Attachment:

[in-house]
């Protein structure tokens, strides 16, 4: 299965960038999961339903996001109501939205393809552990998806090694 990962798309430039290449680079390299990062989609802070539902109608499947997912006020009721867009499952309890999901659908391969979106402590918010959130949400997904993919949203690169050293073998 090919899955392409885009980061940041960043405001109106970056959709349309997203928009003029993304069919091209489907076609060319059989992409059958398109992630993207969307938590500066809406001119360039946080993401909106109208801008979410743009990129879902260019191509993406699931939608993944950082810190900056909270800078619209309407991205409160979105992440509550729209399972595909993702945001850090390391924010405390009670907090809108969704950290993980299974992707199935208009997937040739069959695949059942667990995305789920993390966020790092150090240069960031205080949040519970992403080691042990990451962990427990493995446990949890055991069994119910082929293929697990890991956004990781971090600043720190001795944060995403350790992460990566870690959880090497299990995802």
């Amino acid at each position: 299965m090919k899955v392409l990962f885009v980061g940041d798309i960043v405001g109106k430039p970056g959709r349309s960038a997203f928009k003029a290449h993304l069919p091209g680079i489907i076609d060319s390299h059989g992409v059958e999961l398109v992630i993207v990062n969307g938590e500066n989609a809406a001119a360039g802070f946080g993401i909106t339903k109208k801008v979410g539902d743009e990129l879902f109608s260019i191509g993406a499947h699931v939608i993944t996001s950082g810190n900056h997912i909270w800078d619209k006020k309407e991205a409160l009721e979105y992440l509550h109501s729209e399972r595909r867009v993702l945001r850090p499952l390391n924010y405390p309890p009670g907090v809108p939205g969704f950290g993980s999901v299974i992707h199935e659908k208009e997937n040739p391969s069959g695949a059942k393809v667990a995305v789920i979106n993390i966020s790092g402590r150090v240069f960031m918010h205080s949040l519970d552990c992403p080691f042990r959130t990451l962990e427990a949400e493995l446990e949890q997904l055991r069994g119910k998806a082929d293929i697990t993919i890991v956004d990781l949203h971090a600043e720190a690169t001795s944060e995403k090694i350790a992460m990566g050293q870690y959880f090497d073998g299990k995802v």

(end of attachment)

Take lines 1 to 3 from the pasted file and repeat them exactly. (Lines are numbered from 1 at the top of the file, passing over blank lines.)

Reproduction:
[in-house]
């Protein structure tokens, strides 16, 4: 299965960038999961339903996001109501939205393809552990998806090694 990962798309430039290449680079390299990062989609802070539902109608499947997912006020009721867009499952309890999901659908391969979106402590918010959130949400997904993919949203690169050293073998 090919899955392409885009980061940041960043405001109106970056959709349309997203928009003029993304069919091209489907076609060319059989992409059958398109992630993207969307938590500066809406001119360039946080993401909106109208801008979410743009990129879902260019191509993406699931939608993944950082810190900056909270800078619209309407991205409160979105992440509550729209399972595909993702945001850090390391924010405390009670907090809108969704950290993980299974992707199935208009997937040739069959695949059942667990995305789920993390966020790092150090240069960031205080949040519970992403080691042990990451962990427990493995446990949890055991069994119910082929293929697990890991956004990781971090600043720190001795944060995403350790992460990566870690959880090497299990995802």
């Amino acid at each position: 299965m090919k899955v392409l990962f885009v980061g940041d798309i960043v405001g109106k430039p970056g959709r349309s960038a997203f928009k003029a290449h993304l069919p091209g680079i489907i076609d060319s390299h059989g992409v059958e999961l398109v992630i993207v990062n969307g938590e500066n989609a809406a001119a360039g802070f946080g993401i909106t339903k109208k801008v979410g539902d743009e990129l879902f109608s260019i191509g993406a499947h699931v939608i993944t996001s950082g810190n900056h997912i909270w800078d619209k006020k309407e991205a409160l009721e979105y992440l509550h109501s729209e399972r595909r867009v993702l945001r850090p499952l390391n924010y405390p309890p009670g907090v809108p939205g969704f950290g993980s999901v299974i992707h199935e659908k208009e997937n040739p391969s069959g695949a059942k393809v667990a995305v789920i979106n993390i966020s790092g402590r150090v240069f960031m918010h205080s949040l519970d552990c992403p080691f042990r959130t990451l962990e427990a949400e493995l446990e949890q997904l055991r069994g119910k998806a082929d293929i697990t993919i890991v956004d990781l949203h971090a600043e720190a690169t001795s944060e995403k090694i350790a992460m990566g050293q870690y959880f090497d073998g299990k995802v």